71. States must create support services for persons experiencing crises. The existence of community-based services that do not resort to the use of force or coercion has proven to be effective and is critical to ensure a right-based response. Non-coercive and non-medical community programmes for persons in extreme distress have been established in several places in the world as alternatives to hospitalizations (e.g. crisis or respite houses, crisis respite services, host families and emergency foster care for children).⁵⁴ Features of these settings include fewer residents compared with hospital wards, a home-like environment, a de-emphasis on medication and greater contact with staff. The availability of these programmes has been shown to reduce instances of involuntary hospitalization and higher satisfaction rates.⁵⁵

⁵⁴ Gooding and others, Alternatives to Coercion, pp. 67–81.

⁵⁵ C. Obuaya, E. Stanton and M. Baggaley, “Is there a crisis about crisis houses?”, Journal of the Royal Society of Medicine, vol. 106, No. 8 (2013), pp. 300–302.

72. Advance planning can be useful to support the exercise of legal capacity in crisis situations.⁵⁶ Advance directives allow people to set out their will and preferences as to how they wish to be treated in any future event. They may also include refusals of certain treatments and/or advance requests for particular options the person has found helpful in the past. To be effective, it is critical to ensure that the advance directive is freely chosen by the person, that they have full control over when it should take effect, and that it remains subject to the person’s decision to change their will and preferences at all times.

⁵⁶ M.H. de Jong and others, “Interventions to reduce compulsory psychiatric admissions: a systematic review and meta-analysis”, JAMA Psychiatry, vol. 73, No. 7 (2016), pp. 657–664.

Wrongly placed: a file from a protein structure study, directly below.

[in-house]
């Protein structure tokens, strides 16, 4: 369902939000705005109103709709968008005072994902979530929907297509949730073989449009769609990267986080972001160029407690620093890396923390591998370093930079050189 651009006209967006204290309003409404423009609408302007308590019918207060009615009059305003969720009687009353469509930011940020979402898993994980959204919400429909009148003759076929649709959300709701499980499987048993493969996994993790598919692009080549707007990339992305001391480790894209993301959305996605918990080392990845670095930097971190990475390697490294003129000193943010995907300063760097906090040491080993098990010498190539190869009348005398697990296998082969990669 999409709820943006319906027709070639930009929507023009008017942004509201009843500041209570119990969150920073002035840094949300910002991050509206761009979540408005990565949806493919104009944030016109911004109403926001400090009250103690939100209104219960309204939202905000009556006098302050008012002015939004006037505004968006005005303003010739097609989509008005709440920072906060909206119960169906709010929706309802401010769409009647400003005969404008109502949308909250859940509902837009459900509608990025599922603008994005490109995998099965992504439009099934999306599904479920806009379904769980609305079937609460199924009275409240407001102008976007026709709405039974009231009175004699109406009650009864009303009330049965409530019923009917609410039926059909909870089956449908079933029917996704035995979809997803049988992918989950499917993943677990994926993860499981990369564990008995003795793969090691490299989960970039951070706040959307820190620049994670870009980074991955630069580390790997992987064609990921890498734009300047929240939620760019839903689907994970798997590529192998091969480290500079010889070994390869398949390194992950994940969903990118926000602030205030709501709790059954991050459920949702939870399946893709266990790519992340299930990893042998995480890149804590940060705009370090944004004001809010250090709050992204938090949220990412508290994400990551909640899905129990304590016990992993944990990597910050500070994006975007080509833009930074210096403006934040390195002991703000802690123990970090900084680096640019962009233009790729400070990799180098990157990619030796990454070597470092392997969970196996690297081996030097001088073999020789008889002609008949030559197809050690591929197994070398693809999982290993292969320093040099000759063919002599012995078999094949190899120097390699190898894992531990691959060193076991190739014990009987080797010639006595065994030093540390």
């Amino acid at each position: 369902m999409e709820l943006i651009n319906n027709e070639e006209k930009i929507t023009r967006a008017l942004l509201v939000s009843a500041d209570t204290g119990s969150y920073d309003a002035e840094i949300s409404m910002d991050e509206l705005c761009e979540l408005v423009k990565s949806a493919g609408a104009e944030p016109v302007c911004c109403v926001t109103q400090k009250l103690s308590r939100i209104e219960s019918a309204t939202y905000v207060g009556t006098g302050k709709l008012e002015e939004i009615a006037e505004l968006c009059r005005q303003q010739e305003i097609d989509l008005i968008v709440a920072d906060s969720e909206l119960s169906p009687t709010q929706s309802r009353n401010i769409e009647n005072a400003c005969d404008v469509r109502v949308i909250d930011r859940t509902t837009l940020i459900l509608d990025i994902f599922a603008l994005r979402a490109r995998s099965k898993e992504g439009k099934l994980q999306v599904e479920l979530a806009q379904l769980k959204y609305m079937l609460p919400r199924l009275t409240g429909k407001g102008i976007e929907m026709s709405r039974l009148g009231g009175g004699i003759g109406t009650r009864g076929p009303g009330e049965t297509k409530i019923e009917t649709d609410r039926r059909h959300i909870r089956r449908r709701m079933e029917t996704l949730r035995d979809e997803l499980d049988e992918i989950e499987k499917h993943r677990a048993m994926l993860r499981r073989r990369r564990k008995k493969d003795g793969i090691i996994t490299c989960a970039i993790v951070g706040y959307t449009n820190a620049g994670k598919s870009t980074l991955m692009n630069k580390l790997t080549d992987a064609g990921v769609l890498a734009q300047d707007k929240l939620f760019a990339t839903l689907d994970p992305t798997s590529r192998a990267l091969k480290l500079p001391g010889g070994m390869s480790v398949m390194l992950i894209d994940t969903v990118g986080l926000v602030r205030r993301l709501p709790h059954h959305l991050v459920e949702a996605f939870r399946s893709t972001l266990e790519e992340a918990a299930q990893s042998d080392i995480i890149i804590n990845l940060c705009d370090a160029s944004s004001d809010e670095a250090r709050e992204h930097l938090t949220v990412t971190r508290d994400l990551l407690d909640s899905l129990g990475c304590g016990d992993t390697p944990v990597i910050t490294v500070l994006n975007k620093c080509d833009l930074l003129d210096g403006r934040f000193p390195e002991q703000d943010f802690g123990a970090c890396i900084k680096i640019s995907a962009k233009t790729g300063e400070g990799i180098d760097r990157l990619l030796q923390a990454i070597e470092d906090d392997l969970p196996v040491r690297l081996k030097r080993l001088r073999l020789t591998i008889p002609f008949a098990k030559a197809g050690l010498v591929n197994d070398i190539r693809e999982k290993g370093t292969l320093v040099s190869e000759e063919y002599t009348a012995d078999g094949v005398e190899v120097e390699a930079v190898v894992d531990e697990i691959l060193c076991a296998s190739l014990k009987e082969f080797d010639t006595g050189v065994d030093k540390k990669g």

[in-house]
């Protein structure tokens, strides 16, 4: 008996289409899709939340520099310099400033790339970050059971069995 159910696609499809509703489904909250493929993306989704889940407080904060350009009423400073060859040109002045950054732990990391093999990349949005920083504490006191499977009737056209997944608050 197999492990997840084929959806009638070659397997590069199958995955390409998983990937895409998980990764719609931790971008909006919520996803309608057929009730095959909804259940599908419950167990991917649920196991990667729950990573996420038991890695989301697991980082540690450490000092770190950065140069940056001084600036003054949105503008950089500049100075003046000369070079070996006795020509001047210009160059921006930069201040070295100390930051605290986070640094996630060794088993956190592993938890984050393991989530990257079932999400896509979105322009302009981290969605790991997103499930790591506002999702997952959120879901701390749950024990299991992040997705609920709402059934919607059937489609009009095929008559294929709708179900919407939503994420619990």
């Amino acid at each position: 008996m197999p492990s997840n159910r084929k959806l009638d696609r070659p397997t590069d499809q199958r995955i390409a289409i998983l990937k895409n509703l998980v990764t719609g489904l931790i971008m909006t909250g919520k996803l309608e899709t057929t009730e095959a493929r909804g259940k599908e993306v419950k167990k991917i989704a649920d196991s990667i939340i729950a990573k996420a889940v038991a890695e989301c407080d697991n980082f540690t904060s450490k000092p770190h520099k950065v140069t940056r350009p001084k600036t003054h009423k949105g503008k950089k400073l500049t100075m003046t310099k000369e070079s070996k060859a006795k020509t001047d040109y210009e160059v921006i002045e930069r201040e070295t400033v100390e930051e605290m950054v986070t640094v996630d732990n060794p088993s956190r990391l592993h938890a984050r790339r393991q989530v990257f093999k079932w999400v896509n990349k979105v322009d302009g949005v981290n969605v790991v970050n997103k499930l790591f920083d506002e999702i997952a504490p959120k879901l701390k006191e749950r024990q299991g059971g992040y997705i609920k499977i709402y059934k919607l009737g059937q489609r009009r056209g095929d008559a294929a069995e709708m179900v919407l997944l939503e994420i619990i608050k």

D. Access to justice

73. Persons with disabilities should have access to justice on an equal basis with others to challenge any deprivation of liberty. For that purpose, States must ensure that persons with disabilities have access to procedural, age- and gender-appropriate accommodations, including supported decision-making, in all legal proceedings before, during and after trial. States must also promote appropriate training for those working in the field of the administration of justice.

74. States must guarantee that all persons with disabilities who have experienced any form of arbitrary deprivation of liberty and/or exploitation, violence or abuse in the context of such practices have access to adequate redress and reparations, including restitution, compensation, satisfaction and guarantees of non-repetition, as appropriate. When detention is found to be arbitrary, restitution necessarily implies the restoration of liberty.⁵⁷

⁵⁷ Basic Principles and Guidelines on Remedies and Procedures on the Right of Anyone Deprived of His or Her Liberty by Arrest or Detention to Bring Proceedings Before Court, para. 26.

75. National preventive mechanisms, national human rights institutions and independent mechanisms for the promotion, protection and monitoring of the implementation of the Convention must be expressly mandated to carry out inquiries and investigations in relation to the deprivation of liberty of persons with disabilities and provide them with assistance in accessing representation and legal remedies. Disability-specific settings of deprivation of liberty, such as psychiatric facilities and other institutions, must be effectively monitored. Having accurate data on the numbers of persons with disabilities deprived of their liberty will also allow monitoring of the trends and changes over time, thus enabling better preventive and deinstitutionalization strategies.

E. Community support

76. States should implement a comprehensive system to coordinate the effective access of persons with disabilities to rights-based support, including access to a range of in-home, residential and other community support services (A/HRC/34/58). General services and programmes, including education, health care, employment and housing, as well as other community services, must also be inclusive of and accessible for persons with disabilities. Persons with disabilities should have the opportunity to choose where and with whom to live, and not be obliged to live in a particular living arrangement.